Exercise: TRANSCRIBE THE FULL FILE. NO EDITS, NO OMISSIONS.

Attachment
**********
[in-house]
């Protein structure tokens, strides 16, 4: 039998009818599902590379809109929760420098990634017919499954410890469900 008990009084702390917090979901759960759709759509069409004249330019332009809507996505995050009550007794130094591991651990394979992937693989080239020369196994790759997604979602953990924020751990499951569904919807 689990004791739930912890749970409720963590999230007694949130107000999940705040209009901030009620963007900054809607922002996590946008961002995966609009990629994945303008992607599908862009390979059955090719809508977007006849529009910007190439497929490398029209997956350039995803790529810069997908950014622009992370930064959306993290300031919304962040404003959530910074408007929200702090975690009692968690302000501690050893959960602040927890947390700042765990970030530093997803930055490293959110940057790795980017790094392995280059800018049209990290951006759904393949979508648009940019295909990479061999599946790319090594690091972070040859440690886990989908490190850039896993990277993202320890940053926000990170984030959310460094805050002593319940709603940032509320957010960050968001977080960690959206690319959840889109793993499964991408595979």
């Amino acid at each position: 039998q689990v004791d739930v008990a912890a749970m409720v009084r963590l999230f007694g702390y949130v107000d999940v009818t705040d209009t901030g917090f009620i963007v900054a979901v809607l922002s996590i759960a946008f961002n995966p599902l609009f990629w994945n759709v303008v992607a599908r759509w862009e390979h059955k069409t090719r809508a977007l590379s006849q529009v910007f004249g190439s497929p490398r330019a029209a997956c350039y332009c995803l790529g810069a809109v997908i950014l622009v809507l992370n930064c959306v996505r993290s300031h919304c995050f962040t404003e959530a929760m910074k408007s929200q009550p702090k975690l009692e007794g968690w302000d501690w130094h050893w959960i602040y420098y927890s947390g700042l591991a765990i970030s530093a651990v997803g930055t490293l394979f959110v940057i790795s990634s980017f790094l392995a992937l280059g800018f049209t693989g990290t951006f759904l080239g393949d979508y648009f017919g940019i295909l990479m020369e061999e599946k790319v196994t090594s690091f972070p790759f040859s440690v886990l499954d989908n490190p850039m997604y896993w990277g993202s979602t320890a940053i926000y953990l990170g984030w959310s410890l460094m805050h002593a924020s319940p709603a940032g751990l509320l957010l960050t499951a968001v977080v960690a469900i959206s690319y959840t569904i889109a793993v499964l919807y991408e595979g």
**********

[in-house]
């Protein structure tokens, strides 16, 4: 039998009818599902590379809109929760420098990634017919499954410890469900 008990009084702390917090979901759960759709759509069409004249330019332009809507996505995050009550007794130094591991651990394979992937693989080239020369196994790759997604979602953990924020751990499951569904919807 689990004791739930912890749970409720963590999230007694949130107000999940705040209009901030009620963007900054809607922002996590946008961002995966609009990629994945303008992607599908862009390979059955090719809508977007006849529009910007190439497929490398029209997956350039995803790529810069997908950014622009992370930064959306993290300031919304962040404003959530910074408007929200702090975690009692968690302000501690050893959960602040927890947390700042765990970030530093997803930055490293959110940057790795980017790094392995280059800018049209990290951006759904393949979508648009940019295909990479061999599946790319090594690091972070040859440690886990989908490190850039896993990277993202320890940053926000990170984030959310460094805050002593319940709603940032509320957010960050968001977080960690959206690319959840889109793993499964991408595979």
């Amino acid at each position: 039998q689990v004791d739930v008990a912890a749970m409720v009084r963590l999230f007694g702390y949130v107000d999940v009818t705040d209009t901030g917090f009620i963007v900054a979901v809607l922002s996590i759960a946008f961002n995966p599902l609009f990629w994945n759709v303008v992607a599908r759509w862009e390979h059955k069409t090719r809508a977007l590379s006849q529009v910007f004249g190439s497929p490398r330019a029209a997956c350039y332009c995803l790529g810069a809109v997908i950014l622009v809507l992370n930064c959306v996505r993290s300031h919304c995050f962040t404003e959530a929760m910074k408007s929200q009550p702090k975690l009692e007794g968690w302000d501690w130094h050893w959960i602040y420098y927890s947390g700042l591991a765990i970030s530093a651990v997803g930055t490293l394979f959110v940057i790795s990634s980017f790094l392995a992937l280059g800018f049209t693989g990290t951006f759904l080239g393949d979508y648009f017919g940019i295909l990479m020369e061999e599946k790319v196994t090594s690091f972070p790759f040859s440690v886990l499954d989908n490190p850039m997604y896993w990277g993202s979602t320890a940053i926000y953990l990170g984030w959310s410890l460094m805050h002593a924020s319940p709603a940032g751990l509320l957010l960050t499951a968001v977080v960690a469900i959206s690319y959840t569904i889109a793993v499964l919807y991408e595979g």